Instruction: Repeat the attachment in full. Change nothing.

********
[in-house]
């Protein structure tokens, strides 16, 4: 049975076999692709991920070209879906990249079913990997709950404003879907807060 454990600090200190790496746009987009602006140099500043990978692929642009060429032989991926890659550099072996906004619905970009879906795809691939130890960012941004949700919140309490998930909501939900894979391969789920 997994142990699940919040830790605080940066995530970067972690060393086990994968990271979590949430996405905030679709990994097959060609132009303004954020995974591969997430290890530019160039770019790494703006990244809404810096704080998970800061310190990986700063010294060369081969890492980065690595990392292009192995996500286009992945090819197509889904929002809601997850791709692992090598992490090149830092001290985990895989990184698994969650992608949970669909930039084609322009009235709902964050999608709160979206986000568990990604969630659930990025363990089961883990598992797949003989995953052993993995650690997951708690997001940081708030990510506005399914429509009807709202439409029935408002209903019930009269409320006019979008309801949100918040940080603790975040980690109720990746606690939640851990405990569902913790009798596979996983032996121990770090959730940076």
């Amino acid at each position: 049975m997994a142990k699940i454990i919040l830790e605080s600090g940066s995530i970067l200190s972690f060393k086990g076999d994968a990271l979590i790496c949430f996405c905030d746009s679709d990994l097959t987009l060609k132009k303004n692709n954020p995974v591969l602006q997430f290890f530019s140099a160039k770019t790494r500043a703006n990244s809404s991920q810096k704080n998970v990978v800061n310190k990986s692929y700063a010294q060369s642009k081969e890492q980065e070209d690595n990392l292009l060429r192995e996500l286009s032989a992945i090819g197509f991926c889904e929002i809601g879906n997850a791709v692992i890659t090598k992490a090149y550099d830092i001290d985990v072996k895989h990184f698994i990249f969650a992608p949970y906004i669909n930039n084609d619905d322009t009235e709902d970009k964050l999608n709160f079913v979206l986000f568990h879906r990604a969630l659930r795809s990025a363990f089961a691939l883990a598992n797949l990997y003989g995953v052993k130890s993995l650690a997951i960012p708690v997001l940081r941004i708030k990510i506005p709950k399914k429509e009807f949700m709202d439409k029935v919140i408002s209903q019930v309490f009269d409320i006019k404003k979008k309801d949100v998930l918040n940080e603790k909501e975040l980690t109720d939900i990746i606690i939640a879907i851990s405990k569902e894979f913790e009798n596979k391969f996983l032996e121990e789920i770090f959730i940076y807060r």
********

[in-house]
């Protein structure tokens, strides 16, 4: 049975076999692709991920070209879906990249079913990997709950404003879907807060 454990600090200190790496746009987009602006140099500043990978692929642009060429032989991926890659550099072996906004619905970009879906795809691939130890960012941004949700919140309490998930909501939900894979391969789920 997994142990699940919040830790605080940066995530970067972690060393086990994968990271979590949430996405905030679709990994097959060609132009303004954020995974591969997430290890530019160039770019790494703006990244809404810096704080998970800061310190990986700063010294060369081969890492980065690595990392292009192995996500286009992945090819197509889904929002809601997850791709692992090598992490090149830092001290985990895989990184698994969650992608949970669909930039084609322009009235709902964050999608709160979206986000568990990604969630659930990025363990089961883990598992797949003989995953052993993995650690997951708690997001940081708030990510506005399914429509009807709202439409029935408002209903019930009269409320006019979008309801949100918040940080603790975040980690109720990746606690939640851990405990569902913790009798596979996983032996121990770090959730940076």
């Amino acid at each position: 049975m997994a142990k699940i454990i919040l830790e605080s600090g940066s995530i970067l200190s972690f060393k086990g076999d994968a990271l979590i790496c949430f996405c905030d746009s679709d990994l097959t987009l060609k132009k303004n692709n954020p995974v591969l602006q997430f290890f530019s140099a160039k770019t790494r500043a703006n990244s809404s991920q810096k704080n998970v990978v800061n310190k990986s692929y700063a010294q060369s642009k081969e890492q980065e070209d690595n990392l292009l060429r192995e996500l286009s032989a992945i090819g197509f991926c889904e929002i809601g879906n997850a791709v692992i890659t090598k992490a090149y550099d830092i001290d985990v072996k895989h990184f698994i990249f969650a992608p949970y906004i669909n930039n084609d619905d322009t009235e709902d970009k964050l999608n709160f079913v979206l986000f568990h879906r990604a969630l659930r795809s990025a363990f089961a691939l883990a598992n797949l990997y003989g995953v052993k130890s993995l650690a997951i960012p708690v997001l940081r941004i708030k990510i506005p709950k399914k429509e009807f949700m709202d439409k029935v919140i408002s209903q019930v309490f009269d409320i006019k404003k979008k309801d949100v998930l918040n940080e603790k909501e975040l980690t109720d939900i990746i606690i939640a879907i851990s405990k569902e894979f913790e009798n596979k391969f996983l032996e121990e789920i770090f959730i940076y807060r």